The worst casualty was expected to be Uttar Pradesh (UP), because much of the meat comes from this state. While some of it is exported, the rest is used for domestic consumption. Hence, the industry plays a vital role in providing food for the domestic market as well. So, when the new notification came, it was not surprising that big businesses would go knocking at the doors of the apex court.
The industry had suffered enough. It was racked by the developments on the cattle front during the past couple of years. Meat exports were hit. According to APEDA statistics, buffalo meat registered a decline of 6 percent over the past year, with the value of exports sliding from USD 3.74 billion to USD 3.52 billion (http://gulfnews.com/culture/people/india-s-beef-exports-hit-by-cow-vigilantism-1.2028673).
The total value of other types of meat is not known, but as can be seen from the table, buffalo meat is the largest contributor to the meat basket of India.
Add to this another major loss for the country. It will see its leather (and bone) industry getting hurt irreparably (see table 5). And, like beef exports, once customers find a source-country unreliable, winning back customers overseas can be a Herculean task. And this does not include a domestic market for leather goods, which is reckoned to be several-fold bigger.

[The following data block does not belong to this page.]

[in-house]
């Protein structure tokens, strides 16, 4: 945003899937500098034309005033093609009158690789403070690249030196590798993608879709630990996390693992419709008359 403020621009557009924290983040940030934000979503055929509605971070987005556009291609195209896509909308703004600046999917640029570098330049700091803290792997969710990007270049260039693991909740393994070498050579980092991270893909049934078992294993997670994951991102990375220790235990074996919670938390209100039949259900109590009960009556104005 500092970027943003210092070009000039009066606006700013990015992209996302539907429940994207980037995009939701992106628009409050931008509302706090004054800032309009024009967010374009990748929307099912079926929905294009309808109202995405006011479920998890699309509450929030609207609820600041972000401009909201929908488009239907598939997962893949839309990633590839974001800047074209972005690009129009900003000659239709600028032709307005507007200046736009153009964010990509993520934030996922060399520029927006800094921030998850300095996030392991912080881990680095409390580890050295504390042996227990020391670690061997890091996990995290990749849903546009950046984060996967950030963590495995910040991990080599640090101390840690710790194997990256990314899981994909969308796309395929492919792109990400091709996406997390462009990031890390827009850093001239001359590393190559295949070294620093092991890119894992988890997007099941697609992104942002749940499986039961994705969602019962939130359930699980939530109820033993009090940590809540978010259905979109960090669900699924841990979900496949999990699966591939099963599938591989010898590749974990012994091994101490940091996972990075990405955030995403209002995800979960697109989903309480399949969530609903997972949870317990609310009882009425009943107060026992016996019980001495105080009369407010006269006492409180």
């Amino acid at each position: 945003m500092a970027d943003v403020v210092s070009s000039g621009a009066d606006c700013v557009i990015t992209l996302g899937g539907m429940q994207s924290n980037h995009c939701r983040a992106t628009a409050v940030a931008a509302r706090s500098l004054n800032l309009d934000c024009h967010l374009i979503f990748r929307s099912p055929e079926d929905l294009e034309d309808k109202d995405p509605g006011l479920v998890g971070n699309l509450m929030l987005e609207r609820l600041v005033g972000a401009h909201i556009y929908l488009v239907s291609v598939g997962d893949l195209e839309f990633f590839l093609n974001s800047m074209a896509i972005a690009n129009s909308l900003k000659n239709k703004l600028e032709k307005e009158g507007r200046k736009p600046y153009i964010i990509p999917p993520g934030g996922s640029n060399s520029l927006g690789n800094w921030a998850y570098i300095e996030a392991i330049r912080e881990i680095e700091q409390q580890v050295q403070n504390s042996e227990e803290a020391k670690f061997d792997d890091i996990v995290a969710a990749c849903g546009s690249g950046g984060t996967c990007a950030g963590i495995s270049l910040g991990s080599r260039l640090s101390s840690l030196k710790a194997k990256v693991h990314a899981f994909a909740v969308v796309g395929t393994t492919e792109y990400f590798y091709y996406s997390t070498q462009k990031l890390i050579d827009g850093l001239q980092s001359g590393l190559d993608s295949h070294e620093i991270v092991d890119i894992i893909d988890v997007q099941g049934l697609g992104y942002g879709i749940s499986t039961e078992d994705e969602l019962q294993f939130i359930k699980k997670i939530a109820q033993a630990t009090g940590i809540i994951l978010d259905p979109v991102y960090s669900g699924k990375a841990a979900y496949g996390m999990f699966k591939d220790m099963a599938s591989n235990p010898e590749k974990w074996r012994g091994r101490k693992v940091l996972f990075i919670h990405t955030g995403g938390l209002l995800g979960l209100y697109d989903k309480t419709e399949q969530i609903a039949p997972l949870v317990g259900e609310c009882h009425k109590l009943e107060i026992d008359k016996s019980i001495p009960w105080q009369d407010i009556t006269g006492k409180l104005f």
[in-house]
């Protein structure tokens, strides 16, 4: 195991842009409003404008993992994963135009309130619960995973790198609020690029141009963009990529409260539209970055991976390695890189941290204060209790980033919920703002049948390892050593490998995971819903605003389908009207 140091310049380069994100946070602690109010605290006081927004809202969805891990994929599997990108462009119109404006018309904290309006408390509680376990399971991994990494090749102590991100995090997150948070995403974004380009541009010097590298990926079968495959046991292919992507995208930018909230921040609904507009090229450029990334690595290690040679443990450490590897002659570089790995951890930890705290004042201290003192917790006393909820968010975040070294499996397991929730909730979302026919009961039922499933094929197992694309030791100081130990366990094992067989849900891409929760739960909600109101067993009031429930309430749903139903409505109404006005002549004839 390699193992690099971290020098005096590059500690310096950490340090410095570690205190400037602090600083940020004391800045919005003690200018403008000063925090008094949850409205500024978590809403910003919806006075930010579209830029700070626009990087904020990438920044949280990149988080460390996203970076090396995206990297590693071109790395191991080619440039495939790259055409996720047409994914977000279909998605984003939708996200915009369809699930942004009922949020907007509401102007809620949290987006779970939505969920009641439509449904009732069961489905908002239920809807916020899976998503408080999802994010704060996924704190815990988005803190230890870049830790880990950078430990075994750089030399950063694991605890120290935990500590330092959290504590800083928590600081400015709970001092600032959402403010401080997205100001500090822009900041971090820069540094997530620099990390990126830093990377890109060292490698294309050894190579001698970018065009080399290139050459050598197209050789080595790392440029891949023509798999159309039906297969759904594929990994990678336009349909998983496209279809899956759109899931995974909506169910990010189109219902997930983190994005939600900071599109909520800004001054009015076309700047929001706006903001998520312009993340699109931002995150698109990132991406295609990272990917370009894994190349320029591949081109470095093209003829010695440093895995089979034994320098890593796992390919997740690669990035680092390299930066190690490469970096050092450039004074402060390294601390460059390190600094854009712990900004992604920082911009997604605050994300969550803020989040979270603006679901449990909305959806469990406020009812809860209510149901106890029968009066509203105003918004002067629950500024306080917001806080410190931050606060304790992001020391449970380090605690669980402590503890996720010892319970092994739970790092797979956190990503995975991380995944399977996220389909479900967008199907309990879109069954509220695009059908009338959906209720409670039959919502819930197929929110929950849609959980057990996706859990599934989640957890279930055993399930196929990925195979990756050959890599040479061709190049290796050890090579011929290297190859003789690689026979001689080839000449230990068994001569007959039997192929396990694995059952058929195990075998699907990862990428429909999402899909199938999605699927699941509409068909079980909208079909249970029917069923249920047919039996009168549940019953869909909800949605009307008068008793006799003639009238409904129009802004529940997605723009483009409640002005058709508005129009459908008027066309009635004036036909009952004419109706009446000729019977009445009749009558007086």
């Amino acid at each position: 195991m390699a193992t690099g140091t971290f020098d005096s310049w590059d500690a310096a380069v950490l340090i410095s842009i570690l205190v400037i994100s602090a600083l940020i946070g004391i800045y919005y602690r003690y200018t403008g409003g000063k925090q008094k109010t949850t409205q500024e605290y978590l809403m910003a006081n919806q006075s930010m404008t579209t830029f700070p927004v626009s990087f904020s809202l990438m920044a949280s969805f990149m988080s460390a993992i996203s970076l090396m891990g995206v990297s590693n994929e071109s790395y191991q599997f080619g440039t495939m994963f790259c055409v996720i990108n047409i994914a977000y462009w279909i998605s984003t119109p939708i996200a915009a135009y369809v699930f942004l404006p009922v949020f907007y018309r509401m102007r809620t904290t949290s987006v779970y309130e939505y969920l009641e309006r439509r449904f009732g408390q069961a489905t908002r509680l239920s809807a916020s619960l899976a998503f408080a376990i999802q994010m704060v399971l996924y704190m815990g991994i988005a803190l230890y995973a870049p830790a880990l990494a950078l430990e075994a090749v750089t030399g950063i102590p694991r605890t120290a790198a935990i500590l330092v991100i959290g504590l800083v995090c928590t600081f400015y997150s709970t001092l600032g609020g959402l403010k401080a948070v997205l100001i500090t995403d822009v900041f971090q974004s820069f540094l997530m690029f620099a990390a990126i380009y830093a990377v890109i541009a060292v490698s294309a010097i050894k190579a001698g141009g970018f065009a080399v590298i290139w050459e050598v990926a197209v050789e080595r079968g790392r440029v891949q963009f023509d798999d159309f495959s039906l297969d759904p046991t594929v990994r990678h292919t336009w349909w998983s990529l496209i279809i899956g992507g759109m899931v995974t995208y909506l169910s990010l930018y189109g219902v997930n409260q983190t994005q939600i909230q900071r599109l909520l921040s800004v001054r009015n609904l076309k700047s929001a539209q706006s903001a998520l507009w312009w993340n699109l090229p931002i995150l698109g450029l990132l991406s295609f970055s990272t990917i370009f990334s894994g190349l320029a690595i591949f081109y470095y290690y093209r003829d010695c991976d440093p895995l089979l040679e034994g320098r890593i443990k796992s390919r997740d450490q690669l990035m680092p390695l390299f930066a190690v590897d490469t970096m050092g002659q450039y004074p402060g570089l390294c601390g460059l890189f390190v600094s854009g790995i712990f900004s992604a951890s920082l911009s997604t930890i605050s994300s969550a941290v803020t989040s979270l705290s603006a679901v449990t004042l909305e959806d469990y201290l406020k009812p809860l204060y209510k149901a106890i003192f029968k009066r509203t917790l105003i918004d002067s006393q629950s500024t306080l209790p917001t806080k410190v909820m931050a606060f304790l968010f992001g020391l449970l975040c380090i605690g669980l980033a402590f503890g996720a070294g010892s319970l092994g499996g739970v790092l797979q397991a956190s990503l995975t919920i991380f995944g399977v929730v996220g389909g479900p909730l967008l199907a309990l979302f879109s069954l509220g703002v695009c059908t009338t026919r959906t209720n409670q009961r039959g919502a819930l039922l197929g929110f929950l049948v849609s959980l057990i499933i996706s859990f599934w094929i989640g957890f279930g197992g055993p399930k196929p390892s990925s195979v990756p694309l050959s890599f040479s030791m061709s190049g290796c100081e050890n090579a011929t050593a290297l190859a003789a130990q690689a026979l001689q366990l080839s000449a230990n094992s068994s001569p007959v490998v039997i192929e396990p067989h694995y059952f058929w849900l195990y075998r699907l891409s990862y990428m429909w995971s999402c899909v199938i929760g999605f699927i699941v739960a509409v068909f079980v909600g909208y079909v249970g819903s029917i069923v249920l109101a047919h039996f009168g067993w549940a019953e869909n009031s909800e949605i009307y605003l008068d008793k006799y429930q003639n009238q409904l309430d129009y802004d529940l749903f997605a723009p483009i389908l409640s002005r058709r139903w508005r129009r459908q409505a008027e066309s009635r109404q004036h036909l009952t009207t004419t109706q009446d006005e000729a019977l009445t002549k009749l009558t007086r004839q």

But the biggest casualty could be labour. Exact numbers of people affected are not available, because much of the labour force is unorganised in these sectors. However, at a time when India has not been able to create employment in the numbers that it requires, it is stupidity to extinguish even those jobs that exist. Demonetisation had already hurt unorganised labour savagely.
Yet another nightmarish consequence of all these laws taken together is that it will harm Operation Flood that Verghese Kurien so carefully crafted with support from successive governments. It was this strategy that has make India the largest milk producer in the world, and Amul the largest agricultural brand in the country (http://www.asiaconverge.com/2015/12/five-things-that-sets-amul-apart-from-others/). If you reduce the profitability of cows and buffaloes, the industry loses its appeal.
It is good to learn that the government is now re-thinking its earlier moves on this front. The sad part is that a few policy makers – and this includes both legislators and bureaucrats – bothered to factor in the consequences of such recklessness.(This is the second and concluding part of a series on the economics of the cattle slaughter ban. The writer is a senior journalist).